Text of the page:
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- Holes in trees – wood borer or woodpecker?
- Little bulbs yield major reward in spring
- Trial Plants winners for 2016
- Yellowjackets – insects with attitude
- Saving Seeds from Favorite Garden Plants
- Time to sign up for the Master Gardener program
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The Homeowners Column
Attract Hummingbirds to Garden
Extension Educator, Horticulture
How glorious to catch a glimpse of true flights of fancy–tiny beautiful hummingbirds. Although we won't get the large numbers or variety of hummingbirds found in the western United States, we can still be rewarded with the beauty and personality of the ruby-throated hummingbird in our Midwestern gardens.
Hummingbirds require nectar to fuel their constantly moving bodies. They gracefully hover over flowers using their tongues to enjoy the sweet nectar deep in the flowers. Hummingbird flowers are typically tubular and red, although bright orange or pink will work. I have even seen them on my blue columbine. Hummingbirds supplement their diets with insects including aphids and thrips.
Great hummingbird flowers are also great garden plants. Be sure to include flowers that bloom at different times from spring until fall. The little guys actually do perch so include a trellis or shrubby area near the flowers.
Two perennial rambling vines include red trumpet honeysuckle and trumpet vine. Trumpet honeysuckle blooms prolifically in late spring and sporadically throughout the summer with red to orange to yellow flowers. It flowers best in full sun, but will tolerate shade. 'Magnifica' has bright red two-inch long flowers with yellow interiors. An outstanding vining honeysuckle is 'Goldflame' with its carmine buds and yellow centers.
Trumpet vine or trumpet creeper is a vigorous growing vine. In Michael Dirr's book Manual of Woody Landscape Plants he describes trumpet vine: "If you can not grow this, give up gardening; grows in any soil and also prospers in sidewalk cracks". The hummingbirds enjoy its orange to scarlet trumpet shaped flowers. 'Crimson Trumpet' and 'Praecox' have bright red 2 1/2 to 3 inch long flowers.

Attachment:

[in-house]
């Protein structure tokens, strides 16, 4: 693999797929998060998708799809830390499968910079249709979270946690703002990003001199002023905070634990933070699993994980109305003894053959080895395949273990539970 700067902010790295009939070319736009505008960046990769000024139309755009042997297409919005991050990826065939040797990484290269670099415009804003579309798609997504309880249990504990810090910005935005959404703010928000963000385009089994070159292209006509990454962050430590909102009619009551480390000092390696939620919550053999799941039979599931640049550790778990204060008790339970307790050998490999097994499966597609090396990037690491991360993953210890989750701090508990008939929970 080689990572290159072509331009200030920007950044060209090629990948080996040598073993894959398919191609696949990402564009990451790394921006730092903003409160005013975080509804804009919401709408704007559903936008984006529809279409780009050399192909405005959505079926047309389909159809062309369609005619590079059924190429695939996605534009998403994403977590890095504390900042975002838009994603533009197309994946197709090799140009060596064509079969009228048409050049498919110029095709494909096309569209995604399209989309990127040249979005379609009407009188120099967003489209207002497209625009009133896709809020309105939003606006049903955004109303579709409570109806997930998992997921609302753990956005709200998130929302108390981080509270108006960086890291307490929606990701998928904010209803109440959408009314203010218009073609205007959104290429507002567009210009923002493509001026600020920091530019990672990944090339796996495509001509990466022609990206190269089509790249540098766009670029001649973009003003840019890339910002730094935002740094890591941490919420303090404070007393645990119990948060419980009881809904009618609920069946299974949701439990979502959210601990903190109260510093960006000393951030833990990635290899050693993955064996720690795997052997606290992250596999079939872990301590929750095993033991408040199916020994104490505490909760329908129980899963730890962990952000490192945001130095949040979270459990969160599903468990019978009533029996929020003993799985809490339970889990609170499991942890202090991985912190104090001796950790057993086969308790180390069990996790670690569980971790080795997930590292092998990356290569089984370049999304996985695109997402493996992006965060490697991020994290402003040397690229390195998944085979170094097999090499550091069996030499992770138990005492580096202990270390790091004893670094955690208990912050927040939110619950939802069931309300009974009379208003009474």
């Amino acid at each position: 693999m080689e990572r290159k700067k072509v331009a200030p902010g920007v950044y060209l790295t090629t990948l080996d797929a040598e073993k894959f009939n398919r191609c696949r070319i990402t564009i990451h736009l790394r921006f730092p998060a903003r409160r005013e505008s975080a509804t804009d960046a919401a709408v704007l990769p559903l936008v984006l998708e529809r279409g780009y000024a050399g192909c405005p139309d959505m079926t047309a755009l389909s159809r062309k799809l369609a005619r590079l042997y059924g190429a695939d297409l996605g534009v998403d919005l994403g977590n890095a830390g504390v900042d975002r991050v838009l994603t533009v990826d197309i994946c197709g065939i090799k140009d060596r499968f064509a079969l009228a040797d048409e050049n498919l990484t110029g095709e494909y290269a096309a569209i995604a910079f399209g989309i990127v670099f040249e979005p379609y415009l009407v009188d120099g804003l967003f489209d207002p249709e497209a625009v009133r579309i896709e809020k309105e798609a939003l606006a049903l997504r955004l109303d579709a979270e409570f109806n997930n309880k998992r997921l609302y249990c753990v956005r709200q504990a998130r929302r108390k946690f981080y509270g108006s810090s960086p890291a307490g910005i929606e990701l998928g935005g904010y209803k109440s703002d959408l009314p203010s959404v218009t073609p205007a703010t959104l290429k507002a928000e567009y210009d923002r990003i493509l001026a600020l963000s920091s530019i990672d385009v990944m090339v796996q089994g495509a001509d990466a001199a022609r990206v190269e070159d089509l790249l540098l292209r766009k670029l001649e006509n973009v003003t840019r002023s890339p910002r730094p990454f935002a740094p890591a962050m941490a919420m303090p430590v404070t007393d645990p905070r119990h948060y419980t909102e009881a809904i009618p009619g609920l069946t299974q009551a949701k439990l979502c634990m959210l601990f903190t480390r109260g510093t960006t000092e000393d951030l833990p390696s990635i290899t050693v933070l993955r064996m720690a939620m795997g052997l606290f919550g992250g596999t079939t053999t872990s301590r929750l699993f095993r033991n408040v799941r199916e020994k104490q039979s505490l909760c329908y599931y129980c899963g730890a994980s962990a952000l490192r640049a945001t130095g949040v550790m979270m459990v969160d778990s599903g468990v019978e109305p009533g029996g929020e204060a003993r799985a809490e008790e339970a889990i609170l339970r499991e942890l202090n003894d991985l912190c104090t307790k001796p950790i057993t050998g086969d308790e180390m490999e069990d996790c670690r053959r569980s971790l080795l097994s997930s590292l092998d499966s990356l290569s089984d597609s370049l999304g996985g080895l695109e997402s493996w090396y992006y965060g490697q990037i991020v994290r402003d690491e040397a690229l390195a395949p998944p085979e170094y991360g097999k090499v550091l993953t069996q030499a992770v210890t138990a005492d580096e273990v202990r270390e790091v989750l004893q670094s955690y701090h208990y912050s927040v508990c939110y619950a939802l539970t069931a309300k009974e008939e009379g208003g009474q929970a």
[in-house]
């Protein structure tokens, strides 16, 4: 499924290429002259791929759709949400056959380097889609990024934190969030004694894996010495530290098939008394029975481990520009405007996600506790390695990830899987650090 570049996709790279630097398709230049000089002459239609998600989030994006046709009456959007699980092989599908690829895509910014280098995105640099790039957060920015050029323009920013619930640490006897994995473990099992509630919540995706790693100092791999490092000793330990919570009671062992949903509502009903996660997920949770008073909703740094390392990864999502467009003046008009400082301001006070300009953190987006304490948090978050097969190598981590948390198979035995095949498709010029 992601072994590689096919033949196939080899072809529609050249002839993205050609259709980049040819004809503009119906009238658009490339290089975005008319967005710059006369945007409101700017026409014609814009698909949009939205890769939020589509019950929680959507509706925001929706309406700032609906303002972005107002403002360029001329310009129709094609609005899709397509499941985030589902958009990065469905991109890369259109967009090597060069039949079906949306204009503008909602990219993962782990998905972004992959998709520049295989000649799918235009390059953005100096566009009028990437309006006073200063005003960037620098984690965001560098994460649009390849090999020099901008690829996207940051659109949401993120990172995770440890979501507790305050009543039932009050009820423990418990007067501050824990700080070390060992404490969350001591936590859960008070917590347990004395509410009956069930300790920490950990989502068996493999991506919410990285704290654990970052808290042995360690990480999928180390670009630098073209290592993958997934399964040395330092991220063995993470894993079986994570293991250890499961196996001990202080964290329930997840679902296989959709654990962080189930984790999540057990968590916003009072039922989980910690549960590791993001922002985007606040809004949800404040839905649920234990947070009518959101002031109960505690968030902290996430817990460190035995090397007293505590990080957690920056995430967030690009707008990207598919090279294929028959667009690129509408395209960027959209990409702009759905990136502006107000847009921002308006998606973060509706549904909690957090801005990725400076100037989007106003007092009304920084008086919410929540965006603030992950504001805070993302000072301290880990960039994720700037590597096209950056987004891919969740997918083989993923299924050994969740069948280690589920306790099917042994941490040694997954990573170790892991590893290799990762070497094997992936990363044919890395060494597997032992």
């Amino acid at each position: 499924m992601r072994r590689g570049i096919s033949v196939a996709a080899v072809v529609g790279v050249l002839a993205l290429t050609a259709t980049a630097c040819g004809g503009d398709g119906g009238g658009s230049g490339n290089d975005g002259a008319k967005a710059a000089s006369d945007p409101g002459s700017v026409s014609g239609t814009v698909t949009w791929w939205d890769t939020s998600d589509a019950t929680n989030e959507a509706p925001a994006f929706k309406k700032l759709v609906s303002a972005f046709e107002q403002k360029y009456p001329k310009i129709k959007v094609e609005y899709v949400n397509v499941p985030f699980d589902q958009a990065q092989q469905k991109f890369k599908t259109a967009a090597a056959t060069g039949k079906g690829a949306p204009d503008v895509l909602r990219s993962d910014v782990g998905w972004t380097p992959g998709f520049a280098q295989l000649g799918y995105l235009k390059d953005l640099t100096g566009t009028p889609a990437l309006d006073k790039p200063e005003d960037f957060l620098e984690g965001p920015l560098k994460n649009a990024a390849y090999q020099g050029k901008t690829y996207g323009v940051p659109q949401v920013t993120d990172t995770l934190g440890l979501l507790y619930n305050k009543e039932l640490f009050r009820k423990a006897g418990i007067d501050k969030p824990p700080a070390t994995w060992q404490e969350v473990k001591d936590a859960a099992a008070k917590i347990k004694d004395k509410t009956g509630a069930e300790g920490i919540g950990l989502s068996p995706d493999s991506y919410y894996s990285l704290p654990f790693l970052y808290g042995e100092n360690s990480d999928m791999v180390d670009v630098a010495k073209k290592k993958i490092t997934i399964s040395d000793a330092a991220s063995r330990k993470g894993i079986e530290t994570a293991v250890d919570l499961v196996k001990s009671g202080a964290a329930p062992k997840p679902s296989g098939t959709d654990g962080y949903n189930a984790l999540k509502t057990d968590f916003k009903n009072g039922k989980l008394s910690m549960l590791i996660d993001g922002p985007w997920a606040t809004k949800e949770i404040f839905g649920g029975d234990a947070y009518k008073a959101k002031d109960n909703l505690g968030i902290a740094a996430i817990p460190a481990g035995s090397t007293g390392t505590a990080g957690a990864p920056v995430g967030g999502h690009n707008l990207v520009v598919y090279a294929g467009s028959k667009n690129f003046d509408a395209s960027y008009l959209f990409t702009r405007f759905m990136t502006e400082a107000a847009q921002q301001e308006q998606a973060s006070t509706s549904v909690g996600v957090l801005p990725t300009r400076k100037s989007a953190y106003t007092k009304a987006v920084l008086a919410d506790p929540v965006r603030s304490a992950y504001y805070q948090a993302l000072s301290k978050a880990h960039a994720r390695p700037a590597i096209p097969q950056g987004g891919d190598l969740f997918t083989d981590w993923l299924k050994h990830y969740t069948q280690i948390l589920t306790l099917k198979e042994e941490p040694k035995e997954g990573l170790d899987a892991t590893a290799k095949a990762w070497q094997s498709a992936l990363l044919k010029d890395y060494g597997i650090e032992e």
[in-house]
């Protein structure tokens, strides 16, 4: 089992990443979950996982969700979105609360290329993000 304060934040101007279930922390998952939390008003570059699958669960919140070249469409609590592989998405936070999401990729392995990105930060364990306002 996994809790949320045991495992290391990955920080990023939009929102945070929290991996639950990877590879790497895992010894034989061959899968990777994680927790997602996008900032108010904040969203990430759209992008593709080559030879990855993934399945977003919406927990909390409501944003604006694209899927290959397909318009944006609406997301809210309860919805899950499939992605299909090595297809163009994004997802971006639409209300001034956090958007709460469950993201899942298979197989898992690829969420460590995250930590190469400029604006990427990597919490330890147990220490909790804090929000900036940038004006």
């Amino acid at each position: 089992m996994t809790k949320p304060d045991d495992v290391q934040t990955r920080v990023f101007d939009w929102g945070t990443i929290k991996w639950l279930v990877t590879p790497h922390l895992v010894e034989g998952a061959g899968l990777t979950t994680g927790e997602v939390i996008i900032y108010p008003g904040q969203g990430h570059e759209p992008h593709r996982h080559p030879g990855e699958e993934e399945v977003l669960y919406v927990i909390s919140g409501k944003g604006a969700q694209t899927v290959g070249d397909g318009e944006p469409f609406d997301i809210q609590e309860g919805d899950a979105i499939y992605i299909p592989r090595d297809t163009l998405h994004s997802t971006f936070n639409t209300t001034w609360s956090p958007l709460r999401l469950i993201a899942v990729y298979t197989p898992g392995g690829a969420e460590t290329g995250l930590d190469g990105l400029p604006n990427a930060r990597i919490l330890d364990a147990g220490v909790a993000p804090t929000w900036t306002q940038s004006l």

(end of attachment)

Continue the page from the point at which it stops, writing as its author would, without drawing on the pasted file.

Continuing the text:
Columbine is an attractive easy to grow perennial flowering late spring to early summer. It starts easily from seed and will often reseed in the garden. Canadian columbine is the native variety.
Cardinal flower is an intense red and some varieties have red leaves. Unfortunately cultivated varieties are bred for looks and not the quality of nectar, so it is best to have the common species predominate. Cardinal flowers prefer light shade and moist soils. The red flowers are atop a three to four feet tall plant blooming in early to late summer.
A native annual, jewelweed, has orange or yellow summer flowers. It normally grows in shady moist areas and will reseed itself each year. Other annual plants for a hummingbird garden include red petunias and fuchsias.
Other perennial plants reported to be good for hummingbirds include butterfly bush, catnip, delphinium, hollyhock, hosta, lavender, lilies, monarda, morning glory, penstemon and red or orange phlox. They even like catalpa trees.
Hummingbird feeders supplement the flower nectar. Feeders should be placed near perch areas and in the shade to keep the sugar solution from spoiling.
Commercial foods are available, but you can make your own. Mix one part white granulated sugar to four parts water; boil the solution for one or two minutes. Fill the feeder and store the remaining in the refrigerator. There is no need to add red food color. Be sure to change the solution in the feeder every three days or it may spoil. Periodically clean the feeder with hot water.
Hummingbirds migrate north as the weather warms and arrive here from mid to late April when they breed. Gardens with wooded shrubby areas may actually entice some nesting hummingbirds. They begin migrating south for the winter from mid-August through early October. Some ruby throats fly across the Gulf of Mexico to get to winter homes in Central America. Contrary to popular belief, feeders will not keep hummingbirds from migrating south. It just means they can fuel up on the way.